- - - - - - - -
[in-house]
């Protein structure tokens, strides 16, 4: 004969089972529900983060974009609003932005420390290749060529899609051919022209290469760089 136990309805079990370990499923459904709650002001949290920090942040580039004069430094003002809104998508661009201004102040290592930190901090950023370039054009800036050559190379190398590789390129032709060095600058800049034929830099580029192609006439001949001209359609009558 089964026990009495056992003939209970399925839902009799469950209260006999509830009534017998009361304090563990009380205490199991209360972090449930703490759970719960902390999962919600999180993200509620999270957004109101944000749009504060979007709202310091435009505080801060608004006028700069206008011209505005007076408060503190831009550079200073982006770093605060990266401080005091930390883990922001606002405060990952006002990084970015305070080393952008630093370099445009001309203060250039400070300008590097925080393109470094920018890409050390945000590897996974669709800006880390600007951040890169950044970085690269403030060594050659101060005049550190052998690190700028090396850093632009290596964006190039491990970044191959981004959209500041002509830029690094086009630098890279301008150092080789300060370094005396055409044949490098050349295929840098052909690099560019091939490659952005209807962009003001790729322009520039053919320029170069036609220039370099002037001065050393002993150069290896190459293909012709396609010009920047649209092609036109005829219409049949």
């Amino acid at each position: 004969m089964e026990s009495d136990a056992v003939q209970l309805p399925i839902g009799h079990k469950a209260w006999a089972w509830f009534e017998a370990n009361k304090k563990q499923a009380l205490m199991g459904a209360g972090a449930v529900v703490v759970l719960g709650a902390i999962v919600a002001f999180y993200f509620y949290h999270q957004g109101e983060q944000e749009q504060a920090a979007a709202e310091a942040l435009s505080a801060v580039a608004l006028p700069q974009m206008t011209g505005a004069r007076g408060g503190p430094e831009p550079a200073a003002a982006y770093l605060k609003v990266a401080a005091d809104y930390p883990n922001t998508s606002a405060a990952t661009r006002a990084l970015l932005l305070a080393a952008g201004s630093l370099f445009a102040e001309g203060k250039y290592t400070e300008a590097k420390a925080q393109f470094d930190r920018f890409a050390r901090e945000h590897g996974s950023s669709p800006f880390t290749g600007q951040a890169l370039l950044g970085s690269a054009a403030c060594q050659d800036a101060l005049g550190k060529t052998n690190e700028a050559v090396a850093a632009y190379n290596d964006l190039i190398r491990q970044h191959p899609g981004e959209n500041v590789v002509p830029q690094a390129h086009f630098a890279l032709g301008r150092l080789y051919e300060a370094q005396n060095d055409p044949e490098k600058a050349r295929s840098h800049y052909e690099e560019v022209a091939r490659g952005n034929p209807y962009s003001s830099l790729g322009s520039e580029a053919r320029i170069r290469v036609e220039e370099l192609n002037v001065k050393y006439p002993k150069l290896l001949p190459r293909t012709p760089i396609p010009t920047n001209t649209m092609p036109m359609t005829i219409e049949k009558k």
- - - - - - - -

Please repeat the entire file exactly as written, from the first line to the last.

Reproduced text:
[in-house]
């Protein structure tokens, strides 16, 4: 004969089972529900983060974009609003932005420390290749060529899609051919022209290469760089 136990309805079990370990499923459904709650002001949290920090942040580039004069430094003002809104998508661009201004102040290592930190901090950023370039054009800036050559190379190398590789390129032709060095600058800049034929830099580029192609006439001949001209359609009558 089964026990009495056992003939209970399925839902009799469950209260006999509830009534017998009361304090563990009380205490199991209360972090449930703490759970719960902390999962919600999180993200509620999270957004109101944000749009504060979007709202310091435009505080801060608004006028700069206008011209505005007076408060503190831009550079200073982006770093605060990266401080005091930390883990922001606002405060990952006002990084970015305070080393952008630093370099445009001309203060250039400070300008590097925080393109470094920018890409050390945000590897996974669709800006880390600007951040890169950044970085690269403030060594050659101060005049550190052998690190700028090396850093632009290596964006190039491990970044191959981004959209500041002509830029690094086009630098890279301008150092080789300060370094005396055409044949490098050349295929840098052909690099560019091939490659952005209807962009003001790729322009520039053919320029170069036609220039370099002037001065050393002993150069290896190459293909012709396609010009920047649209092609036109005829219409049949």
């Amino acid at each position: 004969m089964e026990s009495d136990a056992v003939q209970l309805p399925i839902g009799h079990k469950a209260w006999a089972w509830f009534e017998a370990n009361k304090k563990q499923a009380l205490m199991g459904a209360g972090a449930v529900v703490v759970l719960g709650a902390i999962v919600a002001f999180y993200f509620y949290h999270q957004g109101e983060q944000e749009q504060a920090a979007a709202e310091a942040l435009s505080a801060v580039a608004l006028p700069q974009m206008t011209g505005a004069r007076g408060g503190p430094e831009p550079a200073a003002a982006y770093l605060k609003v990266a401080a005091d809104y930390p883990n922001t998508s606002a405060a990952t661009r006002a990084l970015l932005l305070a080393a952008g201004s630093l370099f445009a102040e001309g203060k250039y290592t400070e300008a590097k420390a925080q393109f470094d930190r920018f890409a050390r901090e945000h590897g996974s950023s669709p800006f880390t290749g600007q951040a890169l370039l950044g970085s690269a054009a403030c060594q050659d800036a101060l005049g550190k060529t052998n690190e700028a050559v090396a850093a632009y190379n290596d964006l190039i190398r491990q970044h191959p899609g981004e959209n500041v590789v002509p830029q690094a390129h086009f630098a890279l032709g301008r150092l080789y051919e300060a370094q005396n060095d055409p044949e490098k600058a050349r295929s840098h800049y052909e690099e560019v022209a091939r490659g952005n034929p209807y962009s003001s830099l790729g322009s520039e580029a053919r320029i170069r290469v036609e220039e370099l192609n002037v001065k050393y006439p002993k150069l290896l001949p190459r293909t012709p760089i396609p010009t920047n001209t649209m092609p036109m359609t005829i219409e049949k009558k």